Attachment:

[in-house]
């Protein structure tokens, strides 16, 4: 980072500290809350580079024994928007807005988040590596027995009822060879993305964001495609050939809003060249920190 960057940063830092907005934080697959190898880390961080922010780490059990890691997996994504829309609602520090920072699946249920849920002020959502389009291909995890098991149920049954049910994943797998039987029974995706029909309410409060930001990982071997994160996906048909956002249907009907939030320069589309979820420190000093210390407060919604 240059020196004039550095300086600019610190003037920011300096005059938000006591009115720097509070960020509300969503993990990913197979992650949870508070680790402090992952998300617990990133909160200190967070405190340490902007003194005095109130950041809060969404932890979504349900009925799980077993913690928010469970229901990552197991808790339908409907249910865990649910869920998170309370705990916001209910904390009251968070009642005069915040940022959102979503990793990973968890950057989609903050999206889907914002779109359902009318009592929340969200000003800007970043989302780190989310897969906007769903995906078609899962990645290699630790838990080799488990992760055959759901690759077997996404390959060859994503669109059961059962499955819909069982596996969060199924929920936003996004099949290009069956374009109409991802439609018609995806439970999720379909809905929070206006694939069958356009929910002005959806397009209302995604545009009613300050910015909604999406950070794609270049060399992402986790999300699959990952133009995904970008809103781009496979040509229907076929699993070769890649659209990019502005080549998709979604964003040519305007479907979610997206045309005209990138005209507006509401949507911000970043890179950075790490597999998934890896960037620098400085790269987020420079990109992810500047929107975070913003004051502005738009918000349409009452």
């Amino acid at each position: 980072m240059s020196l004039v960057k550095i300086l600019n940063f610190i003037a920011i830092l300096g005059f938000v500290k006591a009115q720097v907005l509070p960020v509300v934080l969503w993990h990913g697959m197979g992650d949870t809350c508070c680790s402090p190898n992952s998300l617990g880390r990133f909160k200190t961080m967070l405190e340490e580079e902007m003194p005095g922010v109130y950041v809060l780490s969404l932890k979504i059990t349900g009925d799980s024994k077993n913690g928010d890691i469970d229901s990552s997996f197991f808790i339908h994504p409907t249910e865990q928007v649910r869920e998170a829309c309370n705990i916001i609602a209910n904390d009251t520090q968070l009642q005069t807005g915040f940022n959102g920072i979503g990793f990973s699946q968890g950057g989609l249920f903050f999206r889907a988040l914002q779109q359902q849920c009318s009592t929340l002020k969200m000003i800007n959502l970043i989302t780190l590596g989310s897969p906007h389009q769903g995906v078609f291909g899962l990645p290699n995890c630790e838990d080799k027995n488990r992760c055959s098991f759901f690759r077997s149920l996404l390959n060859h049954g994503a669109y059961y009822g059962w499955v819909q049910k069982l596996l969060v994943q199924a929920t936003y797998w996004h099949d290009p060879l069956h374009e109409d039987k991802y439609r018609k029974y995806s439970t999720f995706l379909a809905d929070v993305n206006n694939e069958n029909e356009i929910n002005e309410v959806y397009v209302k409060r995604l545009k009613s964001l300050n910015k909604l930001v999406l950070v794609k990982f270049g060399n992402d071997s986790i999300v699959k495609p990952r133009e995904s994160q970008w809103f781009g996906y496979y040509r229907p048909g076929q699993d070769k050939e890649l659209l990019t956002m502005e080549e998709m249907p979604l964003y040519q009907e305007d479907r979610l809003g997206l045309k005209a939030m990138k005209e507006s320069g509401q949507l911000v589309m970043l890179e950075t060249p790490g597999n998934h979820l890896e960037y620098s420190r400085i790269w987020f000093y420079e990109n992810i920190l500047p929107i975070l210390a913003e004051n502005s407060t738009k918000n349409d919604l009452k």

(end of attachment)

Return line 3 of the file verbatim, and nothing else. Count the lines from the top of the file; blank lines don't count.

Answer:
């Amino acid at each position: 980072m240059s020196l004039v960057k550095i300086l600019n940063f610190i003037a920011i830092l300096g005059f938000v500290k006591a009115q720097v907005l509070p960020v509300v934080l969503w993990h990913g697959m197979g992650d949870t809350c508070c680790s402090p190898n992952s998300l617990g880390r990133f909160k200190t961080m967070l405190e340490e580079e902007m003194p005095g922010v109130y950041v809060l780490s969404l932890k979504i059990t349900g009925d799980s024994k077993n913690g928010d890691i469970d229901s990552s997996f197991f808790i339908h994504p409907t249910e865990q928007v649910r869920e998170a829309c309370n705990i916001i609602a209910n904390d009251t520090q968070l009642q005069t807005g915040f940022n959102g920072i979503g990793f990973s699946q968890g950057g989609l249920f903050f999206r889907a988040l914002q779109q359902q849920c009318s009592t929340l002020k969200m000003i800007n959502l970043i989302t780190l590596g989310s897969p906007h389009q769903g995906v078609f291909g899962l990645p290699n995890c630790e838990d080799k027995n488990r992760c055959s098991f759901f690759r077997s149920l996404l390959n060859h049954g994503a669109y059961y009822g059962w499955v819909q049910k069982l596996l969060v994943q199924a929920t936003y797998w996004h099949d290009p060879l069956h374009e109409d039987k991802y439609r018609k029974y995806s439970t999720f995706l379909a809905d929070v993305n206006n694939e069958n029909e356009i929910n002005e309410v959806y397009v209302k409060r995604l545009k009613s964001l300050n910015k909604l930001v999406l950070v794609k990982f270049g060399n992402d071997s986790i999300v699959k495609p990952r133009e995904s994160q970008w809103f781009g996906y496979y040509r229907p048909g076929q699993d070769k050939e890649l659209l990019t956002m502005e080549e998709m249907p979604l964003y040519q009907e305007d479907r979610l809003g997206l045309k005209a939030m990138k005209e507006s320069g509401q949507l911000v589309m970043l890179e950075t060249p790490g597999n998934h979820l890896e960037y620098s420190r400085i790269w987020f000093y420079e990109n992810i920190l500047p929107i975070l210390a913003e004051n502005s407060t738009k918000n349409d919604l009452k």